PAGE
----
U.S. Secretary, John Kerry made a surprise trip to Somalia today becoming the first American Secretary of State to visit the war-ravaged Horn of Africa to meet with Somalia President Hassan Sheikh Mohamud and Prime Minister Omar Abdirashid Ali Sharmarke, Reuters has reported.
Details of the trip were based on a dispatch from a reporter who was traveling with Kerry.
The African nation has been struggling to rebuild itself after two decades of war and battle against al-Shabaab militants.
"The next time I come, we have to be able to just walk downtown," Kerry said as he met President Mohamud, highlighting a positive tone for the future relations of both countries.
"Downtown Mogadishu is very different now than it was two years ago," the Somalia president replied, asserting that security was steadily improving and describing Kerry's flying visit as a "great moment" for Somalia.
Kerry's surprise visit comes as the Kenyan government threatened to close the world’s largest refugee camp to date, located in the town of Dadaab, and implied to send around 350,000 refugees back to Somalia last week.
Both Washington and the United Nations have said they were concerned about Nairobi's decision to close the camp in a bid to stem militant attacks.
Kerry said he received assurances from President Uhuru Kenyatta that no unilateral action would take place to close Dadaab as the U.S. and others try to make Somalia safe enough to accommodate large-scale refugee returns.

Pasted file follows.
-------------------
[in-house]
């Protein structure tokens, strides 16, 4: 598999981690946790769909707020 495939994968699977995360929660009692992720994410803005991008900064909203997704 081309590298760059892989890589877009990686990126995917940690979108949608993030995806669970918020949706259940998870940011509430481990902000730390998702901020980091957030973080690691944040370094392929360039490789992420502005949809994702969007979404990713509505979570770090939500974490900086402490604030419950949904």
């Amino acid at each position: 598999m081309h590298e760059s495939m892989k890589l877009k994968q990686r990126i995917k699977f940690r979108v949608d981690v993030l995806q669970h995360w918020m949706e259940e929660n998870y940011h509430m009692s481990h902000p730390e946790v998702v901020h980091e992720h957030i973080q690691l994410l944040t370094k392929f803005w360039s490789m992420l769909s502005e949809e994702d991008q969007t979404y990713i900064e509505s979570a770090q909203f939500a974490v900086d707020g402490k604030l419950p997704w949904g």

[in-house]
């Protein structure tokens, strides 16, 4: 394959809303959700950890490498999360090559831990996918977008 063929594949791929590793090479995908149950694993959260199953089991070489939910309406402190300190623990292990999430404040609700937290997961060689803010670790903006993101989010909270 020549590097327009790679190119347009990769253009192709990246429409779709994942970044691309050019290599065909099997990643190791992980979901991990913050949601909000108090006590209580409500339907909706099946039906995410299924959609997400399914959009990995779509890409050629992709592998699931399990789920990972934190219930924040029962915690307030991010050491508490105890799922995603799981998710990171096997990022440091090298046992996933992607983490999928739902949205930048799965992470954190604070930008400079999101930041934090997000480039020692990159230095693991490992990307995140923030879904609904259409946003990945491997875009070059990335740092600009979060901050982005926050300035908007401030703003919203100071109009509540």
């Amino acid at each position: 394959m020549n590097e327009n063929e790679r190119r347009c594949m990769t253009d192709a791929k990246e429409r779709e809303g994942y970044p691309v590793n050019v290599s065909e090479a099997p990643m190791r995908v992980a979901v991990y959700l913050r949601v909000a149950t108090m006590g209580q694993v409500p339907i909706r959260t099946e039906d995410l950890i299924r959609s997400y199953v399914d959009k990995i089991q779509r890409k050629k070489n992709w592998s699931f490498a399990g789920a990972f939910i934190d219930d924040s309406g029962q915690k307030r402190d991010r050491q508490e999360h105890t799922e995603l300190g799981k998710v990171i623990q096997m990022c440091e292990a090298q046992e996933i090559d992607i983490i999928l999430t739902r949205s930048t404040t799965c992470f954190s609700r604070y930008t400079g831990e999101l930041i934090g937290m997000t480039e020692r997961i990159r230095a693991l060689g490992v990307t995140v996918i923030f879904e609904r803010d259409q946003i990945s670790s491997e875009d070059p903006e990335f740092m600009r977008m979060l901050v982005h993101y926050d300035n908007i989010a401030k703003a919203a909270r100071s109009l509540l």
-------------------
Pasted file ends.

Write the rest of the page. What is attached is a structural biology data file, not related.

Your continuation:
“The trip will send a strong signal to al-Shabaab that we are not turning our backs on the Somali people and will continue to engage with Somalia until we bring al-Shabaab terror to an end", a senior U.S. State Department official told reporters.
“The United States and Western nations pour aid into Somalia to help reconstruction and prevent it sliding back into the hands of al-Shabaab, who still use territory they control to launch attacks there and on neighboring states, such as Kenya,” he added.
Kerry will use the trip to thank the African Union peace-making force AMISOM for fighting al-Shabaab. With the backing of U.S. unmanned drone strikes, AMISOM and Somalia troops have driven al-Shabaab out of most of their strongholds, Reuters has reported.